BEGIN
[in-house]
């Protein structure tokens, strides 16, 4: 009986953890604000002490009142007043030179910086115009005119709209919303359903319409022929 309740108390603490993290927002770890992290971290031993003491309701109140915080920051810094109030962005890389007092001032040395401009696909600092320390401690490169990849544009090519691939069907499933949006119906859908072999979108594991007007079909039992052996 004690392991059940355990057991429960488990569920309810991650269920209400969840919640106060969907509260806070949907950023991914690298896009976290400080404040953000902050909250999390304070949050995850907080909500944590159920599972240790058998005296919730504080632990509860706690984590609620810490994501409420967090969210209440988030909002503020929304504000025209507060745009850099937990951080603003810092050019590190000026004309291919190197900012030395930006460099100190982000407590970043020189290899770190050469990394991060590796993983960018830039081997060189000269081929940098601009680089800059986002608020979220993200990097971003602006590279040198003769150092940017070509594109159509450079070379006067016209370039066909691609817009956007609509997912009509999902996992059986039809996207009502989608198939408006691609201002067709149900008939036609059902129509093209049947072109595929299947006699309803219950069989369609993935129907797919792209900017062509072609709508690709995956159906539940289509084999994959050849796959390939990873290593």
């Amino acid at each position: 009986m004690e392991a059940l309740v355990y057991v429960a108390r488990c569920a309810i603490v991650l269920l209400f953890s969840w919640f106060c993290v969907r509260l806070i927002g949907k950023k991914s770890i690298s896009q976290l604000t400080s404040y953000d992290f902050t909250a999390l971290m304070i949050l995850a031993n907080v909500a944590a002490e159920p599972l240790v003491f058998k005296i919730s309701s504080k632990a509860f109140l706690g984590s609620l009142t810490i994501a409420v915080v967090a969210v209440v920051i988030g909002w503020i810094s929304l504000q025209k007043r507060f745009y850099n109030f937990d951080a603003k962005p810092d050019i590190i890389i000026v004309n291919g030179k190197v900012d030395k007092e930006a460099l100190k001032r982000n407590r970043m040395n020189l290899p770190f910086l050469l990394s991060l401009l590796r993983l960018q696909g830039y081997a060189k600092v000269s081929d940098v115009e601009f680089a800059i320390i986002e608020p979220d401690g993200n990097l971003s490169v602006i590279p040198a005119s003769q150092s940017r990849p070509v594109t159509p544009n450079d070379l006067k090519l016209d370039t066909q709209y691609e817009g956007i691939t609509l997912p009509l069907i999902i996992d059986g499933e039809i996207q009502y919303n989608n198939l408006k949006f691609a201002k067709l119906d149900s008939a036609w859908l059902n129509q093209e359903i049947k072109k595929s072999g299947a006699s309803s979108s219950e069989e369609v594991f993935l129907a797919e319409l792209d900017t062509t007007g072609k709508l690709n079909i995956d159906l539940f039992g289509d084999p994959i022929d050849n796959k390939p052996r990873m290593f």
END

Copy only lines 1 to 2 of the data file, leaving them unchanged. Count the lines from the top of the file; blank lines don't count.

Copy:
[in-house]
């Protein structure tokens, strides 16, 4: 009986953890604000002490009142007043030179910086115009005119709209919303359903319409022929 309740108390603490993290927002770890992290971290031993003491309701109140915080920051810094109030962005890389007092001032040395401009696909600092320390401690490169990849544009090519691939069907499933949006119906859908072999979108594991007007079909039992052996 004690392991059940355990057991429960488990569920309810991650269920209400969840919640106060969907509260806070949907950023991914690298896009976290400080404040953000902050909250999390304070949050995850907080909500944590159920599972240790058998005296919730504080632990509860706690984590609620810490994501409420967090969210209440988030909002503020929304504000025209507060745009850099937990951080603003810092050019590190000026004309291919190197900012030395930006460099100190982000407590970043020189290899770190050469990394991060590796993983960018830039081997060189000269081929940098601009680089800059986002608020979220993200990097971003602006590279040198003769150092940017070509594109159509450079070379006067016209370039066909691609817009956007609509997912009509999902996992059986039809996207009502989608198939408006691609201002067709149900008939036609059902129509093209049947072109595929299947006699309803219950069989369609993935129907797919792209900017062509072609709508690709995956159906539940289509084999994959050849796959390939990873290593």